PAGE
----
Our Malawi Community Farm Project
10 of our colleagues returned this week from their 10-day volunteering trip to our Community Farm project in the Ntcheu District of Malawi.
Our volunteers helped the farmers finalise an irrigation system, a project our colleague volunteers on previous trips have worked on too. The now-completed system covers three hectares and will benefit four villages which now have water pumps installed. Our colleagues also prepared and installed beehives, had Chichewa language lessons to learn basic greetings and cultural lessons to make the most of their time out there, visited the local school and village, played football and netball with the communities and learnt Malawian dances.
Since the start of our project in 2015, the communities in which we work have made huge progress. The ultimate aim of the project is to help the communities in which we are working become self-sufficient but in addition to improving their land, crops and farming methods they have also focussed on improving other areas of their lives such as schools.
Last year WJFG produced a Christmas card which was sold to colleagues in our businesses and to Abel & Cole customers. The money raised has been used to install solar-powered lights into three schools - Benvu school, Mulanda school and Kadansana school, all of them community beneficiaries of Mwana Alirenji project.
Our Project Manager Cintia Martinez said: “I cannot count how many times farmers have mentioned the lights which have extended their activities in the schools, they have really appreciated the difference they’ve made.”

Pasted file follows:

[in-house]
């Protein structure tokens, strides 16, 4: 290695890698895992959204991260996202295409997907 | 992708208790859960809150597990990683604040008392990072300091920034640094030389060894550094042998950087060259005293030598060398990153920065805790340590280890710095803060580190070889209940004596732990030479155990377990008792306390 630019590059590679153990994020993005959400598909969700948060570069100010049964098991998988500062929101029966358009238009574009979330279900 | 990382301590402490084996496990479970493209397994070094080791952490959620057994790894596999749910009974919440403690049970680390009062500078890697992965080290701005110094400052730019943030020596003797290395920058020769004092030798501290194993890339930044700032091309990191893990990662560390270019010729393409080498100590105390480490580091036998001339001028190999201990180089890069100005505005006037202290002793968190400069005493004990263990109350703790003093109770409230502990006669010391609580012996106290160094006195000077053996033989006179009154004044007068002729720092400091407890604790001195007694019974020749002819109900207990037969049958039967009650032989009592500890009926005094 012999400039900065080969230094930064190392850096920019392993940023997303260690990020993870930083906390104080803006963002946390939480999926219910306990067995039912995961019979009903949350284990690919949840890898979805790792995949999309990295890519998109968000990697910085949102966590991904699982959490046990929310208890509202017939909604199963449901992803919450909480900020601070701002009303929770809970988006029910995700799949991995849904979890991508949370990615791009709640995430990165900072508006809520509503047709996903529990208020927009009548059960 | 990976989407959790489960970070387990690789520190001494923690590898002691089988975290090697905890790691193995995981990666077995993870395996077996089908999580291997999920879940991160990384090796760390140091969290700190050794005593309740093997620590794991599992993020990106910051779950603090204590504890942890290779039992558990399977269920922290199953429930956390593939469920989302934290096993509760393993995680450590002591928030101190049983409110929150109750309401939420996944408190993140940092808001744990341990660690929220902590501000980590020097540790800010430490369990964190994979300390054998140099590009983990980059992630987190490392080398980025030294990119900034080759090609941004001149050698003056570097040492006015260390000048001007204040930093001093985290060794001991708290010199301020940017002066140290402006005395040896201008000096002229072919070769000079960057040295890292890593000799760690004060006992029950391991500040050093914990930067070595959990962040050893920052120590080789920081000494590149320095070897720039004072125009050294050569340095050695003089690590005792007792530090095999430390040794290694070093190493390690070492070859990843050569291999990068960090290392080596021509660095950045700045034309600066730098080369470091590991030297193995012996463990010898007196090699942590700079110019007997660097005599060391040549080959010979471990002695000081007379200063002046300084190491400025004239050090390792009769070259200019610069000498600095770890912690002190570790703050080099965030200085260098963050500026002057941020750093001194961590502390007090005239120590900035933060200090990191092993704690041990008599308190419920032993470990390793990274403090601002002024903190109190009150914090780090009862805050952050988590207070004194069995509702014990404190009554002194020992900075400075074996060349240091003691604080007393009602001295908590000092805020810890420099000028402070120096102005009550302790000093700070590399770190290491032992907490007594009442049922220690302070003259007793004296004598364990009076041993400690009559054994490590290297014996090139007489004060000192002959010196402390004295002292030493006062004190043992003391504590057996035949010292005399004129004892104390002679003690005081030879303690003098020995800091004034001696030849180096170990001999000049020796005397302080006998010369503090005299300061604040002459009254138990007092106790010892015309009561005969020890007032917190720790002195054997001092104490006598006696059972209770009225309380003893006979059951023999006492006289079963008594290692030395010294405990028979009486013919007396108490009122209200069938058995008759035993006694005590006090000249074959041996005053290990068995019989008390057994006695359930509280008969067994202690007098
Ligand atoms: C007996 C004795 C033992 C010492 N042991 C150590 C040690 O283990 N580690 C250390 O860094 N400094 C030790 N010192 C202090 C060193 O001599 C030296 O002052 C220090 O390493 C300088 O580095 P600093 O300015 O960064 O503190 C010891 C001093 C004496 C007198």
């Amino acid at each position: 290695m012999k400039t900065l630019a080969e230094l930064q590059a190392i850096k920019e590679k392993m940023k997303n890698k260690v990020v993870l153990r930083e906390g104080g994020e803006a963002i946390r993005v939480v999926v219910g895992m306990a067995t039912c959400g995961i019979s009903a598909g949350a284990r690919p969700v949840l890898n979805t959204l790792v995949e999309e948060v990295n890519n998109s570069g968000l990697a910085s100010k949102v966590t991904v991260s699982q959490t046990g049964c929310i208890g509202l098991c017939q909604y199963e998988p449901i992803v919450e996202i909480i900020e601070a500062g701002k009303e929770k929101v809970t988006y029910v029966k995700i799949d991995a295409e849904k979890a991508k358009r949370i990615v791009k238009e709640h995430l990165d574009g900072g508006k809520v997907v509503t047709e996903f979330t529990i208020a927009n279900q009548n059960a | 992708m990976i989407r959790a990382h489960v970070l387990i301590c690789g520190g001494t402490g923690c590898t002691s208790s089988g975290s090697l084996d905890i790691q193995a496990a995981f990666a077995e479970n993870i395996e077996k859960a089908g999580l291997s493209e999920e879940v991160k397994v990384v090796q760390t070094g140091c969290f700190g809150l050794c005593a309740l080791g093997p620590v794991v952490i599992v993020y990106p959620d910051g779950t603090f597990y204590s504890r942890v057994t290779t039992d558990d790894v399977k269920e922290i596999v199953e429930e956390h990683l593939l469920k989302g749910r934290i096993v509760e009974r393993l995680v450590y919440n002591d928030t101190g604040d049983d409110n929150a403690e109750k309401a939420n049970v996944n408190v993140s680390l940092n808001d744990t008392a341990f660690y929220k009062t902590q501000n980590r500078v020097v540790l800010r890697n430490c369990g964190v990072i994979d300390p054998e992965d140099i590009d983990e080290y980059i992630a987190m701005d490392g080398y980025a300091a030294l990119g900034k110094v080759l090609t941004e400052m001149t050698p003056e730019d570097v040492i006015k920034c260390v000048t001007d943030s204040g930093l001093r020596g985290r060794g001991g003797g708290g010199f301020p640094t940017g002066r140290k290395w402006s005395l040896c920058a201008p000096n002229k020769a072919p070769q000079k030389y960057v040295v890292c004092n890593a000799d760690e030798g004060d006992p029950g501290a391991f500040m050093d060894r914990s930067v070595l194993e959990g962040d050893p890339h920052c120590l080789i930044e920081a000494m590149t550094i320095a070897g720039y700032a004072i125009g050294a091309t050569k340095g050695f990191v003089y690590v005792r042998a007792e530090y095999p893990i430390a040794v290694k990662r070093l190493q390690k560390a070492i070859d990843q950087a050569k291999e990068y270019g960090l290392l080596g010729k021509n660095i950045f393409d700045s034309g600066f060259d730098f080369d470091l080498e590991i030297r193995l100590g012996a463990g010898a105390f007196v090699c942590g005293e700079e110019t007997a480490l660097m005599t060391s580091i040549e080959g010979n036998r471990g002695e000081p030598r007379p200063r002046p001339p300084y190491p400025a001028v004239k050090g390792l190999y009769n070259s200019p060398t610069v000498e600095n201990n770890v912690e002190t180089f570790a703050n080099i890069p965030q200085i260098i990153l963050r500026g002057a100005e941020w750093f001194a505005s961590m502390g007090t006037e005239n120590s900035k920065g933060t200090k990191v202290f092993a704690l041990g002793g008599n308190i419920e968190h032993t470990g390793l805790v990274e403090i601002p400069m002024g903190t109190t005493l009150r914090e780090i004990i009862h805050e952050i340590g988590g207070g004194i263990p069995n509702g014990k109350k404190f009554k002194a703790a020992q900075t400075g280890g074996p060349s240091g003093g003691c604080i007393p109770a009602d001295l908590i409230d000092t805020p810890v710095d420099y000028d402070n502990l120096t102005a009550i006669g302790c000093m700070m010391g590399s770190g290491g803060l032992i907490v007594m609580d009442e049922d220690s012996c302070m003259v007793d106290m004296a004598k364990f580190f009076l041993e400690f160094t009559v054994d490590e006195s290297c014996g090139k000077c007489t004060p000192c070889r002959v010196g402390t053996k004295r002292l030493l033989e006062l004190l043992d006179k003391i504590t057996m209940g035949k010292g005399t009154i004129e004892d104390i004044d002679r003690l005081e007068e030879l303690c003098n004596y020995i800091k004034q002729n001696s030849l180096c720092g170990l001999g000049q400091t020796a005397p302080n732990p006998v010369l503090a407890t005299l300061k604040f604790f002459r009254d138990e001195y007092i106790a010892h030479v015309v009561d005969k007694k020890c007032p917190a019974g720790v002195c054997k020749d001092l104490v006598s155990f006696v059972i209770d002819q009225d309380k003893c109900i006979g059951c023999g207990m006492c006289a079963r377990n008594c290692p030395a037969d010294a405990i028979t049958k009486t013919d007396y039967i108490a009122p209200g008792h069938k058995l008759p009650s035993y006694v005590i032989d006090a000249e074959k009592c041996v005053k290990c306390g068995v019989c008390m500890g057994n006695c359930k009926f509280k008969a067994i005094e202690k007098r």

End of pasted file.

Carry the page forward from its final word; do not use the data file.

The project has also created permaculture clubs in three schools, with teachers being trained and passing on the knowledge to around 20 children in each school. The children can be then become ambassadors of organic farming and agro ecology in their villages and families.
Cintia added: “If we want significant changes which will make a difference in the longer term, let's educate the new generations too.”
After each trip to the Malawi communities, Cintia comes home buzzing with ideas. After one of her recent trips she told us: “I’m beginning to explore how to reduce absenteeism at school for girls when they are menstruating because they cannot afford feminine hygiene products. It's a huge problem, there are girls who don't even go back to school.”
Colleagues taking part in our recent trip were Joe Gallagher from Group Office, Ed Ayton, Joss Walford and Missiell Marcado from Abel & Cole, Scott Knight and Dale Warren from Jacksons, Renaud Thibault and Emilie Bernier from Belazu, Mateusz Strzelec from Wellocks and Karina Fusek from MyFresh. Also them in Malawi was our Project Manager Cintia.